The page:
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2017 - Year in Review

Mark Thomas

The Christmas sermon at our local church, really helped me to step back and reflect on 2017.  I was too busy to really notice at the time, but in hindsight 2017 was a year of change.

So, what changed?  There were two big changes in my personal life:

  • After three years of studying hard, my wife, Le'Nise, set up her own business.  Le'Nise is passionate about health and well-being, so if you need help with your goals for 2018 then definitely check out Eat Love Move.
  • My son started at school.  I can't believe that he is 4 years old already.  Watching children learn is fascinating, they are very flexible, open-minded and they pick up new concepts incredibly quickly.  Seeing a child learn something, like reading, that you take for granted teaches you a lot about how to learn.

And a lot happened professionally:

  • I started the year consulting at a bank, with lots of highlights:
    • First Kotlin app in production :-)
    • Lots of important changes delivered for the business.
    • Several of the components in our team’s platform were very performance critical.  We introduced InfluxDB and Grafana to replace an older Graphite stack.  This led to massive simplification, and the much better visualisation tools to help us to really understand what was happening in production.
    • I spent lots of time thinking about Operations, and worked on pushing out Consul (to support service discovery) and Ansible (to help standardise our deployment approaches).  This is the first team where I've worn a DevOps hat for a while and it was fun.  I’m a better developer because of this.
  • Alongside that, I worked with a really interesting start-up looking at ways to use Blockchain to improve Treasury management.  This was a great learning experience.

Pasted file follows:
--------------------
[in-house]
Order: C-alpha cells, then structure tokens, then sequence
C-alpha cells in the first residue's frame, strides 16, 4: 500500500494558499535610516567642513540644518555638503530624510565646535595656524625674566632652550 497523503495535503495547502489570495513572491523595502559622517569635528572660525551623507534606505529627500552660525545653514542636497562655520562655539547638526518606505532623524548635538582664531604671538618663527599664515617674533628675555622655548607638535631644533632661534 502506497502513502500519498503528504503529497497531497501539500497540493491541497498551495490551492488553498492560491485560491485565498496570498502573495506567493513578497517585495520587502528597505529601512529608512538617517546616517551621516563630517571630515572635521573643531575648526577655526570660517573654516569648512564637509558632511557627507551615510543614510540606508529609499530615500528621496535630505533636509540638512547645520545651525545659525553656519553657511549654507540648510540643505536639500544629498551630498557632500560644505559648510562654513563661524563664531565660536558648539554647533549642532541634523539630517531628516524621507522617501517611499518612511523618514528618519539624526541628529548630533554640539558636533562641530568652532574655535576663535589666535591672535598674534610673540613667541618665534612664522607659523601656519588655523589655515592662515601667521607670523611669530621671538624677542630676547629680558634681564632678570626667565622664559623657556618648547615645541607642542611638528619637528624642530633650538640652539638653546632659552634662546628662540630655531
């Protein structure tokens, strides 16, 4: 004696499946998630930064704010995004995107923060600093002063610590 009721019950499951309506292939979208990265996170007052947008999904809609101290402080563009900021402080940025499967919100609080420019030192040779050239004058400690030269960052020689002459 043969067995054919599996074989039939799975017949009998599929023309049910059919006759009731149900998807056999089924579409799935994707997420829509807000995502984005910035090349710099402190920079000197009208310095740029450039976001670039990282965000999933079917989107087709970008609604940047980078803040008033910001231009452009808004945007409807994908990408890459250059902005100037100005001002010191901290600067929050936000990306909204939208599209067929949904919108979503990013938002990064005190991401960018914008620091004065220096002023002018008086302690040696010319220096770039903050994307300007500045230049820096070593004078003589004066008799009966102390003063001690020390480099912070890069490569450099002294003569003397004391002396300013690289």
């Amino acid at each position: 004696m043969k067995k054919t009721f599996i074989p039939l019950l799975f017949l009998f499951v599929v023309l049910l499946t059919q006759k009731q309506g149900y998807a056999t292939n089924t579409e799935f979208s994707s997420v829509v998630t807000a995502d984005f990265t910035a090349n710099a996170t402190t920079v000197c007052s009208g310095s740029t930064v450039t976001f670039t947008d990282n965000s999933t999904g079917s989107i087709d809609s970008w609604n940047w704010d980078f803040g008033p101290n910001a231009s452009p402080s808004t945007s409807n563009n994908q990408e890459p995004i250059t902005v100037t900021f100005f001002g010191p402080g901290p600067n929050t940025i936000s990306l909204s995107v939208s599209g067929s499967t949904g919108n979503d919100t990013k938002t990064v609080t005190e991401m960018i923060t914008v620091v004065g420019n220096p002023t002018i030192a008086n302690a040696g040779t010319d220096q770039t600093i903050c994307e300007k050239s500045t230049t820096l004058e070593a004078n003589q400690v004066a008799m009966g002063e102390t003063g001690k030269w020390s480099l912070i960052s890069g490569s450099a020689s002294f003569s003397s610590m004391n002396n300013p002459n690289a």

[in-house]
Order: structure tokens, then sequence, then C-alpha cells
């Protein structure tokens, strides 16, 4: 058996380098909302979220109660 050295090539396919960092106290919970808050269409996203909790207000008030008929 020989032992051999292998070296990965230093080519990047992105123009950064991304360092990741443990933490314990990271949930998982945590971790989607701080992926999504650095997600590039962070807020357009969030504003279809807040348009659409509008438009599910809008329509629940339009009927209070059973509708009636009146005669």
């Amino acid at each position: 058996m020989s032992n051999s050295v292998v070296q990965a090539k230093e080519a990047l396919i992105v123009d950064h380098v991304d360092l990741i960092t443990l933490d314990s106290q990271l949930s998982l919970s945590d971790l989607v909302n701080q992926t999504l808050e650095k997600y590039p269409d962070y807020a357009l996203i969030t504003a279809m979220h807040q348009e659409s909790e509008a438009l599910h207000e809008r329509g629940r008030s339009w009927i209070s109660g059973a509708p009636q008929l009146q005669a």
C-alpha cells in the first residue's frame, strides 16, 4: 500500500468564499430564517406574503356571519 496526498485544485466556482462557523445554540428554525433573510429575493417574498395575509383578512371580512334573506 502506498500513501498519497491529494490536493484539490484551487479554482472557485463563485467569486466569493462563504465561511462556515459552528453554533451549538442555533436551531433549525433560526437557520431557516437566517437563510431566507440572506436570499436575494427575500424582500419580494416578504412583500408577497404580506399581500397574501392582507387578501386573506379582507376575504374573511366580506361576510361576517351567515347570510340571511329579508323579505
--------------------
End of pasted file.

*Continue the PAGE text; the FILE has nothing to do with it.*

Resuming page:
• We partnered with IBM to look at Hyperledger Fabric, and spent 6 weeks with one of their technical experts.  I have a much better idea now of the practical issues and benefits of applying Blockchain to a business problem.
    • After years spent writing predominantly server side code, I built a modern web UI to demonstrate some of our ideas.  Lots of fun with React.
    • It's difficult to say whether a concrete offering will come from this.  But, I've learnt a lot about how to approach a startup, and some solid technical skills.
  • There are some benefits to being married to a software developer.  When my wife started her business, she had lots of interesting ideas for helping clients using technology.  We've been working together on implementing them.
    • The first priority was to provide a way for clients to pay for services.  We settled on using Stripe.  From a developer's perspective, it's pretty good, and it's reasonably priced.  The Stripe Checkout components made it really easy to get something live very quickly.  Definitely check it out if you need an easy to implement checkout.
    • Using Elm I built out a simple client web site with Stripe integrated and deployed.  Elm has been great.  I spent some time last year with Clojure + Reagent, and more recently with React and Javascript.  Elm seems to have just enough to be useful and is opinionated enough that it's easy to work out how to build out features.  I'll write up more detailed thoughts another time.
    • We deployed everything on Heroku.  It's my first experience with Heroku, but we needed fast time to market and it was great for that.  I was able to get the app deployed within a few hours, and loads of functionality comes for free: automated DB backups, log archiving/searching, metrics collection.  If you want to get up and running fast, it's worth checking out. 
  • Towards the end of the year, I started a new role at a Commodities Trading Firm.  The firm is moving from an environment of predominantly vendor products, to bespoke software solutions.  It's early days, but it feels like we can make a big difference going forward.

Balancing a full time day job, working with a startup, and building out software to support my wife’s business really helped me to focus and make the best use of my free time.  This may prove to be the most useful skill I learnt all year.

Quite a year!  

I'll post again with some thoughts on 2018 later, but for now Happy New Year!